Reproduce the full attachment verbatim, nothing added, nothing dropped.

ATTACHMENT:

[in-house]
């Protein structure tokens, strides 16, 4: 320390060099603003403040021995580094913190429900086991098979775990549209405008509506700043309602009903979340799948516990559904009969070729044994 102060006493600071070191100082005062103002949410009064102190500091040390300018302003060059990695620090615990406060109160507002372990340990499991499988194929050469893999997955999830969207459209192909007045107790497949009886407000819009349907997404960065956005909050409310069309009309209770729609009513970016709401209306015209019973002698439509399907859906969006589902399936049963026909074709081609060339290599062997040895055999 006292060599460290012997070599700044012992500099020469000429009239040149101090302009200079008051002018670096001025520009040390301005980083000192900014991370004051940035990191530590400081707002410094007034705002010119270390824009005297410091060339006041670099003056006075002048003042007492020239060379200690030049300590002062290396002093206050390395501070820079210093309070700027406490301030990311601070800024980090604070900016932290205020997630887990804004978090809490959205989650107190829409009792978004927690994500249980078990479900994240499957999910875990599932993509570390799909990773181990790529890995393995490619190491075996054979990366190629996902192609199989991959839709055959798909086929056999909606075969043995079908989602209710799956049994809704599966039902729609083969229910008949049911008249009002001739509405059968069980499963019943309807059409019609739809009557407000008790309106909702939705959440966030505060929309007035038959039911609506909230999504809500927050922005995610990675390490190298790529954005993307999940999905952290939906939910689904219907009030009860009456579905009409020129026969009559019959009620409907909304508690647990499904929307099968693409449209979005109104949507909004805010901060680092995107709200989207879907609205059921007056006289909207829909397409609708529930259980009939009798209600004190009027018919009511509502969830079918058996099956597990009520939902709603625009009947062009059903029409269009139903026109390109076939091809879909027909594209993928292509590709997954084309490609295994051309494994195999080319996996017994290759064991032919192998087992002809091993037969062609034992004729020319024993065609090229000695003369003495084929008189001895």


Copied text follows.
[in-house]
């Protein structure tokens, strides 16, 4: 320390060099603003403040021995580094913190429900086991098979775990549209405008509506700043309602009903979340799948516990559904009969070729044994 102060006493600071070191100082005062103002949410009064102190500091040390300018302003060059990695620090615990406060109160507002372990340990499991499988194929050469893999997955999830969207459209192909007045107790497949009886407000819009349907997404960065956005909050409310069309009309209770729609009513970016709401209306015209019973002698439509399907859906969006589902399936049963026909074709081609060339290599062997040895055999 006292060599460290012997070599700044012992500099020469000429009239040149101090302009200079008051002018670096001025520009040390301005980083000192900014991370004051940035990191530590400081707002410094007034705002010119270390824009005297410091060339006041670099003056006075002048003042007492020239060379200690030049300590002062290396002093206050390395501070820079210093309070700027406490301030990311601070800024980090604070900016932290205020997630887990804004978090809490959205989650107190829409009792978004927690994500249980078990479900994240499957999910875990599932993509570390799909990773181990790529890995393995490619190491075996054979990366190629996902192609199989991959839709055959798909086929056999909606075969043995079908989602209710799956049994809704599966039902729609083969229910008949049911008249009002001739509405059968069980499963019943309807059409019609739809009557407000008790309106909702939705959440966030505060929309007035038959039911609506909230999504809500927050922005995610990675390490190298790529954005993307999940999905952290939906939910689904219907009030009860009456579905009409020129026969009559019959009620409907909304508690647990499904929307099968693409449209979005109104949507909004805010901060680092995107709200989207879907609205059921007056006289909207829909397409609708529930259980009939009798209600004190009027018919009511509502969830079918058996099956597990009520939902709603625009009947062009059903029409269009139903026109390109076939091809879909027909594209993928292509590709997954084309490609295994051309494994195999080319996996017994290759064991032919192998087992002809091993037969062609034992004729020319024993065609090229000695003369003495084929008189001895």